The Season of Vairagyah 2018

Lessons from a set back

Vairagyah is translated as letting go, detachment, dispassion, non attachment, without color, remembering the Self (Sutra I.12 to I.15) [1]

Pain and suffering

Yoga practice sensitizes us to catch the moment when we transform pain into suffering.

We experience many kinds of pain: including physical (hunger, broken bones, illnesses), and emotional, (rejections, loneliness, fears, betrayals). When our mind fills with stories of past pains, we transform the pain in the present moment into suffering! The story we tell ourselves about the pain, takes a life of its own and can make us relive our suffering.

As we get skilled at observing the mind, we become aware as it creates a story out of our pain. By retraining our mind we can diffuse the story of suffering as we bring it back to the present, to the feelings of pain in the present moment. The heart beat, the sensation in the leg, the minute feelings with which we create the story.

The power of yoga is to train us to catch the moment that mind began spinning its sticky thoughts; and with self compassion, friendliness and humor, gently redirect our mind to the concrete moment of experiencing our breathing patterns, our bodily sensations. Yoga not only transforms negative habits into positive ones so that we can live the best life we can, it also illuminates the process of transforming pain into suffering.

Practice is the key, it cannot be hurried; like the breath it is with gentleness that we inhabit it. Pantajali teaches that practice goes hand in hand with detachment (Sutra I.12). To fully live we also need not only to practice with ardor but we need to detach from the practice itself!! We need to be non attached to the fruits of the practice, as Nishala Joy Devi writes we need to remember the bigger picture. Varyagyah has always been a difficult concept and reality for me!! I had the “good luck” to find myself in a situation these past months, where this aspect of yoga came knocking at my door with renewed intensity. I could not ignore it anymore.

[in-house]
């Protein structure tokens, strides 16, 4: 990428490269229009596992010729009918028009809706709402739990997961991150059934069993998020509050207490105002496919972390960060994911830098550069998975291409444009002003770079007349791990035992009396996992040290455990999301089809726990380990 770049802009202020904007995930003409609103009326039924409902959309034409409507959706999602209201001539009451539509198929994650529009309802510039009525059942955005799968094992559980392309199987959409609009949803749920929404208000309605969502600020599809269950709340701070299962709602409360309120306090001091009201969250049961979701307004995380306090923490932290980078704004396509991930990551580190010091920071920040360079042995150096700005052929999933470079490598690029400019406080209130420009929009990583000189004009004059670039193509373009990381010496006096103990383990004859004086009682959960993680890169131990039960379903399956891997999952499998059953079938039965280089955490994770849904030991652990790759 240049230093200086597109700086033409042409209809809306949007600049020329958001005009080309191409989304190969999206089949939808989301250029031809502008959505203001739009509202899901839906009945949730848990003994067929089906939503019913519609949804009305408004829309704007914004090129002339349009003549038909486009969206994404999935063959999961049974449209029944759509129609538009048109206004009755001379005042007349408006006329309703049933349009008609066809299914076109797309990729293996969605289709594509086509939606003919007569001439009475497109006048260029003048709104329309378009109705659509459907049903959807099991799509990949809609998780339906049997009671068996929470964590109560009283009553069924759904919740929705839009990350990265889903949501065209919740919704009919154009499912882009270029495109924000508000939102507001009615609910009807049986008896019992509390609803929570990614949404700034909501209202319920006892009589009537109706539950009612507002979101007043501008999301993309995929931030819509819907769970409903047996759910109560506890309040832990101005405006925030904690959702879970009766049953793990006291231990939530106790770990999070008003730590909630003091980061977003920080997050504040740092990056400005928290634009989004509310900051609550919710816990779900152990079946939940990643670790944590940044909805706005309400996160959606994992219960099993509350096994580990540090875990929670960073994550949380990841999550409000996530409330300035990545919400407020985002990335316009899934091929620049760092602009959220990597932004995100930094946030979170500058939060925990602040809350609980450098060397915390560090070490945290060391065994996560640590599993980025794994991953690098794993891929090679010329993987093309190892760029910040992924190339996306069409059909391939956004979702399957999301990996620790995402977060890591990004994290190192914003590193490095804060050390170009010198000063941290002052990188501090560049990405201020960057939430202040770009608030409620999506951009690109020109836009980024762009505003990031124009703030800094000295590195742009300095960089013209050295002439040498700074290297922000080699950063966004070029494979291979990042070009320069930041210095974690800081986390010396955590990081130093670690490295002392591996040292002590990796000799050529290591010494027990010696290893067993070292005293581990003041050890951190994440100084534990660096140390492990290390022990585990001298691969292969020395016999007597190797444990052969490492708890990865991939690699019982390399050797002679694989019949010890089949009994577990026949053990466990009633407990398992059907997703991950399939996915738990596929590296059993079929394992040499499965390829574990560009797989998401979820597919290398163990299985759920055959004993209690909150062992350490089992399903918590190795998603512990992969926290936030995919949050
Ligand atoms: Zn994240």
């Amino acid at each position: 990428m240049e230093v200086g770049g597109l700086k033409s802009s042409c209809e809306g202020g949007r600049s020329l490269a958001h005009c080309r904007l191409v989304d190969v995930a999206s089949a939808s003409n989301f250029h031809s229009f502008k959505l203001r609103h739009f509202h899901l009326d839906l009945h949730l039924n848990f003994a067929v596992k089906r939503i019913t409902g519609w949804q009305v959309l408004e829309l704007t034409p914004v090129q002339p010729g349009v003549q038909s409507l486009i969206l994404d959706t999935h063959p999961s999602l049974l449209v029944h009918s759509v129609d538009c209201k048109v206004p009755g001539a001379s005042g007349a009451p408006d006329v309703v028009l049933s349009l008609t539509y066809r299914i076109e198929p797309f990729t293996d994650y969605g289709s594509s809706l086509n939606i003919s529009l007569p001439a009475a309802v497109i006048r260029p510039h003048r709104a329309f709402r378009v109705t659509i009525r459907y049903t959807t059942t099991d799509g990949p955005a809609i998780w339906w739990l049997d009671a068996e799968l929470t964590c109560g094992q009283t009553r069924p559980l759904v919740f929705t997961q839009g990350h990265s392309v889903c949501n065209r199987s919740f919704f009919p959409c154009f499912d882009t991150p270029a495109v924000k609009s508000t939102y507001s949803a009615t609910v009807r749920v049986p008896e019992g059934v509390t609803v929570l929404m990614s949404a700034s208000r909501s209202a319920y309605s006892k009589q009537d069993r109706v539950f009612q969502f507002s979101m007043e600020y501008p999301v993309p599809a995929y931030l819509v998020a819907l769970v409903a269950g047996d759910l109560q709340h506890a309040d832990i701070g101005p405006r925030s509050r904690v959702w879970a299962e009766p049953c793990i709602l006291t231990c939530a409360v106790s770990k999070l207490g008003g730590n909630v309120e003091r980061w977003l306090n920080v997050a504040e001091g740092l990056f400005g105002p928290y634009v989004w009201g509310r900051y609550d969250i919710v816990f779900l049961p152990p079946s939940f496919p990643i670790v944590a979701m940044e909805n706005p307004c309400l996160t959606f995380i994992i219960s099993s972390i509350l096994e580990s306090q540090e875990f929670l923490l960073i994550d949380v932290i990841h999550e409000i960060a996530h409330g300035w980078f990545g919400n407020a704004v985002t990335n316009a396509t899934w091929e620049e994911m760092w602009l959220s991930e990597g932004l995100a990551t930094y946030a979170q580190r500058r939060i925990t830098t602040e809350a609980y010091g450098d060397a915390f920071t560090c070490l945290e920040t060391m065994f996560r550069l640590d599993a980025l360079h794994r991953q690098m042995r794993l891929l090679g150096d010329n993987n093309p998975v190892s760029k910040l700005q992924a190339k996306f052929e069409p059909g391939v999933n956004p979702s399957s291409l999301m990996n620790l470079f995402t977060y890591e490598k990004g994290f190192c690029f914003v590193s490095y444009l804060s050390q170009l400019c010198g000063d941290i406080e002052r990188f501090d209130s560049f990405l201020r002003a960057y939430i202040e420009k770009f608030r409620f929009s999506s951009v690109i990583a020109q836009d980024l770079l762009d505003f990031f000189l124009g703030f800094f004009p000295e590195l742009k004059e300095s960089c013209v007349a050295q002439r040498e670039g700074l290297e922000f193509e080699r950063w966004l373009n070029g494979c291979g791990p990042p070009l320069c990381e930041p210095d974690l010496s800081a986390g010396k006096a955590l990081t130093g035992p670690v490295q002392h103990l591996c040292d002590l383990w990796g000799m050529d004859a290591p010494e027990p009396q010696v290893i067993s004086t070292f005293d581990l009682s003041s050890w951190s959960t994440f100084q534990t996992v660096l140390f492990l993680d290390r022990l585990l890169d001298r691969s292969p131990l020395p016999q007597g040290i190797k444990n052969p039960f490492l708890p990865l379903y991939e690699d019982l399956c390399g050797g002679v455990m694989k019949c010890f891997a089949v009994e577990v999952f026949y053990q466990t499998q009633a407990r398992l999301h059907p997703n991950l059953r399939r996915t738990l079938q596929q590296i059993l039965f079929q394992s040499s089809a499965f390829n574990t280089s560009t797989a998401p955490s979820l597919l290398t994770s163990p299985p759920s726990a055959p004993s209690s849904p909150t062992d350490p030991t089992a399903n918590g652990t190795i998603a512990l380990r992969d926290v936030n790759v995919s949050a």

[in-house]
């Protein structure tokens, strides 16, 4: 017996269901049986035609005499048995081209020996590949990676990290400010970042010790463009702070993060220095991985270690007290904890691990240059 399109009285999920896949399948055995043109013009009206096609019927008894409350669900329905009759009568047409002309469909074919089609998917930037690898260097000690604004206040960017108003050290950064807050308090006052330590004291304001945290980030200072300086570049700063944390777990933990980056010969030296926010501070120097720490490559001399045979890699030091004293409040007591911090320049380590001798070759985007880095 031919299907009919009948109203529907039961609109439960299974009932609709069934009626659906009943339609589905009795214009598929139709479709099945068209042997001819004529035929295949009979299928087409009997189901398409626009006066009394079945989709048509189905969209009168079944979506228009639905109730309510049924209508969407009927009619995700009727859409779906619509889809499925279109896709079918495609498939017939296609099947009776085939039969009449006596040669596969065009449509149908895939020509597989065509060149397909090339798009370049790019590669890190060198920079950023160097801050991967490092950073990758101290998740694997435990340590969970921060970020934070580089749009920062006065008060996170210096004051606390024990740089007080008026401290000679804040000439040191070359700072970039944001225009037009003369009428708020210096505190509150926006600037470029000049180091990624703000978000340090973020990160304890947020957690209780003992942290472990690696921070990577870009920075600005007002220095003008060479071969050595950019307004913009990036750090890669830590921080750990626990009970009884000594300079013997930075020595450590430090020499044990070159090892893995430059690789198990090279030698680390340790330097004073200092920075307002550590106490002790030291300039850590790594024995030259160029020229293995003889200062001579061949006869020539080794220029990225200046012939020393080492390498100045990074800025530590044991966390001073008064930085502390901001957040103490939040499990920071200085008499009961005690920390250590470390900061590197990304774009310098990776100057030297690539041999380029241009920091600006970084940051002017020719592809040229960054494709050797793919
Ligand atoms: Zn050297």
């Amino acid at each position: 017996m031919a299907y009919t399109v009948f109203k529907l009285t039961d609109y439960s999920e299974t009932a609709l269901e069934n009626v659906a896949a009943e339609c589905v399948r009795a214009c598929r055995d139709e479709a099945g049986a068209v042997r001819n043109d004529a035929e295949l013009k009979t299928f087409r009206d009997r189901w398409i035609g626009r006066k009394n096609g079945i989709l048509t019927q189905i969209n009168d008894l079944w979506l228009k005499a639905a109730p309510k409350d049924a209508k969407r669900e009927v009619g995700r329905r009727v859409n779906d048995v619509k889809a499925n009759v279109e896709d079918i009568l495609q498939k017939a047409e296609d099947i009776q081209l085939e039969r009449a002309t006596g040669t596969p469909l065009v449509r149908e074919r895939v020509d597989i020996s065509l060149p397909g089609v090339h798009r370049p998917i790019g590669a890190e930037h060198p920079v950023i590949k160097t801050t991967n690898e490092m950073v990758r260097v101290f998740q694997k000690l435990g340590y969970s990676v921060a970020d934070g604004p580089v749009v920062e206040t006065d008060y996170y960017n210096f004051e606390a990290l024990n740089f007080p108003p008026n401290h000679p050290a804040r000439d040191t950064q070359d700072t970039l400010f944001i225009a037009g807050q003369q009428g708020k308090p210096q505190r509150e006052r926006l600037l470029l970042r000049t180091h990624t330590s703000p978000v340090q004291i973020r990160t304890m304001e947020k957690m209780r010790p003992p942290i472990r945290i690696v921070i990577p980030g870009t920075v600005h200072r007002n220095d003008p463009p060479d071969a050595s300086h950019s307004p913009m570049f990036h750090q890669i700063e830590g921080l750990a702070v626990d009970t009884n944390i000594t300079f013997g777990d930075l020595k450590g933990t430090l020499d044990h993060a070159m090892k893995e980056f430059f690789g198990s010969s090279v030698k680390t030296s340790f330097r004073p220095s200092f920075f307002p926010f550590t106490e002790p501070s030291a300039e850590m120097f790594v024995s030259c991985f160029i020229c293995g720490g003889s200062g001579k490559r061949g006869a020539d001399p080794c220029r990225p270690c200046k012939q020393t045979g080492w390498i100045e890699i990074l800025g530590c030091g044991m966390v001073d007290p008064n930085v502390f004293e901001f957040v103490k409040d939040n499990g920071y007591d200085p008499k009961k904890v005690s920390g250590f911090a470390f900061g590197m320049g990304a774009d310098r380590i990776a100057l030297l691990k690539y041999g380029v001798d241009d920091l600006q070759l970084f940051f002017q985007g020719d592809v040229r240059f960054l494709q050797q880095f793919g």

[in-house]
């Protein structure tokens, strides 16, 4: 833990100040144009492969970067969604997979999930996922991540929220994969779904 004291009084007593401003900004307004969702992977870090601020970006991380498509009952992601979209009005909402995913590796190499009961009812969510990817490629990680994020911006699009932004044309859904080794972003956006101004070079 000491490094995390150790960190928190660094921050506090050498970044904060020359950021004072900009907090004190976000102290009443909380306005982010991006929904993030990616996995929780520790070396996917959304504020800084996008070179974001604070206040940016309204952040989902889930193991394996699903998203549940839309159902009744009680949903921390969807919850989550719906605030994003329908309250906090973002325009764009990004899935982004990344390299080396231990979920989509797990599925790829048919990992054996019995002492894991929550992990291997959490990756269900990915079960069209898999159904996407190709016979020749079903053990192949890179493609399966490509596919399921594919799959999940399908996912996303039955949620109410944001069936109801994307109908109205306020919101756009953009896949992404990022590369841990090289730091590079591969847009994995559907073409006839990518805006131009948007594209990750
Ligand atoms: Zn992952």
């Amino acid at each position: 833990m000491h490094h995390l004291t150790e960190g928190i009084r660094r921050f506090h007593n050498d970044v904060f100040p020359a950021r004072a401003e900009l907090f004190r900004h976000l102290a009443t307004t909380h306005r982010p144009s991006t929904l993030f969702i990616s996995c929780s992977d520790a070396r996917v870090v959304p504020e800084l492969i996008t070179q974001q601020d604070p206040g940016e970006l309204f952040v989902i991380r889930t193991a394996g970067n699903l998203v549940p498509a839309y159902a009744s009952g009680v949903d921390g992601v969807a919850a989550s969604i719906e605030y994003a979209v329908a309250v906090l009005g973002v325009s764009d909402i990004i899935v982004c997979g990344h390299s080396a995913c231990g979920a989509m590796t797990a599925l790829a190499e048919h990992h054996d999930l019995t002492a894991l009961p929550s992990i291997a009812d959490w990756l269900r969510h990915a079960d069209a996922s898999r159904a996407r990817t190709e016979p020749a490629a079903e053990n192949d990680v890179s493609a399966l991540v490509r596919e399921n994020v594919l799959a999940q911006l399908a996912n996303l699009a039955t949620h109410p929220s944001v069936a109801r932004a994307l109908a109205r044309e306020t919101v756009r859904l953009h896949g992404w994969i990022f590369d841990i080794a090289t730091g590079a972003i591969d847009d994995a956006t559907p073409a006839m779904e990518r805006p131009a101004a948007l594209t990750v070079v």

For a year, I had prepared for my Junior 1 assessment. For a year, I had devoted myself to an intense practice of all the limbs of yoga, and as my assessment date was approaching, the intensity grew. Two weeks before I was supposed to fly to Arizona for the assessment weekend, I broke my left foot, a Jones fracture (gratefully not to the cortex, so no need for surgery).  Suddenly, in a blink of an eye, my situation changed drastically! I realized that it meant no assessment for me in 2018. Of course I was disappointed. So here and now, after a year of Abyassah (practice) I needed to enter the world of Vairagyah, letting go[2].

What are the steps to “letting go,” so that we do not transform pain into suffering! What is it that we need to realign when in the vairagyah season? [3]

Practice is a long process, and vairagyah needs to be reinvented as a long process itself, so I need to develop habits of the mind that will allow me to enter the process of remembering that change is supreme and accept reality as it unfolds. Below are a few of the ways I am developing my vairagyah muscles, creating new habits of the mind and integrating vairagyah into practice.

Closing a door, opening a door

I have always seen letting go as closing a door and opening a new one. Doors seem to close instantly, quickly, as with my accident. But somehow doors open slowly and we need to develop patience with the process. To open doors we need to become aware that they are present, we need to see clearly what door can be open. Seeing clearly requires a movement back into ourselves, a reckoning, a retracting, a soft inhale. It needs softness, patience, trust and clarity. We need to slow down and inhabit the new reality without running away from it.

Accepting change as the backbone, as the mid line of our lives